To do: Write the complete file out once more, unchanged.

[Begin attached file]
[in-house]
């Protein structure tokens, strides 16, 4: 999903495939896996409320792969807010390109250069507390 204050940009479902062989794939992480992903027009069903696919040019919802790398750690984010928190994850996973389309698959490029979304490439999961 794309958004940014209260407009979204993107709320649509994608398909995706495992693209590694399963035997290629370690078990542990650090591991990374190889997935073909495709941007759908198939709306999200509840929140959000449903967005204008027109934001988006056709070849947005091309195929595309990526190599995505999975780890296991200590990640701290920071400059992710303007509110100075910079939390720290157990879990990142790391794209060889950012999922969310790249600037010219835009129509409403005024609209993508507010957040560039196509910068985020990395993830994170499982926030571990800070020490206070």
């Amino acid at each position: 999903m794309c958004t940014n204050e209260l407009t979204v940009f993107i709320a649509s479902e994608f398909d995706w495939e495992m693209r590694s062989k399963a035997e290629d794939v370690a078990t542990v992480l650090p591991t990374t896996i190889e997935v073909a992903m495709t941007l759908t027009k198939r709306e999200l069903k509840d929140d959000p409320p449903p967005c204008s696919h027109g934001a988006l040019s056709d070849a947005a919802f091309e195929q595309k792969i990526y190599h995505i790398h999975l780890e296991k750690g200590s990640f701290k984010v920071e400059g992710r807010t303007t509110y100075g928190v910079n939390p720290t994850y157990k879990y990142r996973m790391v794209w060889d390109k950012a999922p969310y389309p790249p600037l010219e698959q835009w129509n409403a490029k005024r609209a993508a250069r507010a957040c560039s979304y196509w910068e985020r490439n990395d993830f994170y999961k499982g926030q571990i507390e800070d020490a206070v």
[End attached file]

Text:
[in-house]
């Protein structure tokens, strides 16, 4: 999903495939896996409320792969807010390109250069507390 204050940009479902062989794939992480992903027009069903696919040019919802790398750690984010928190994850996973389309698959490029979304490439999961 794309958004940014209260407009979204993107709320649509994608398909995706495992693209590694399963035997290629370690078990542990650090591991990374190889997935073909495709941007759908198939709306999200509840929140959000449903967005204008027109934001988006056709070849947005091309195929595309990526190599995505999975780890296991200590990640701290920071400059992710303007509110100075910079939390720290157990879990990142790391794209060889950012999922969310790249600037010219835009129509409403005024609209993508507010957040560039196509910068985020990395993830994170499982926030571990800070020490206070």
């Amino acid at each position: 999903m794309c958004t940014n204050e209260l407009t979204v940009f993107i709320a649509s479902e994608f398909d995706w495939e495992m693209r590694s062989k399963a035997e290629d794939v370690a078990t542990v992480l650090p591991t990374t896996i190889e997935v073909a992903m495709t941007l759908t027009k198939r709306e999200l069903k509840d929140d959000p409320p449903p967005c204008s696919h027109g934001a988006l040019s056709d070849a947005a919802f091309e195929q595309k792969i990526y190599h995505i790398h999975l780890e296991k750690g200590s990640f701290k984010v920071e400059g992710r807010t303007t509110y100075g928190v910079n939390p720290t994850y157990k879990y990142r996973m790391v794209w060889d390109k950012a999922p969310y389309p790249p600037l010219e698959q835009w129509n409403a490029k005024r609209a993508a250069r507010a957040c560039s979304y196509w910068e985020r490439n990395d993830f994170y999961k499982g926030q571990i507390e800070d020490a206070v």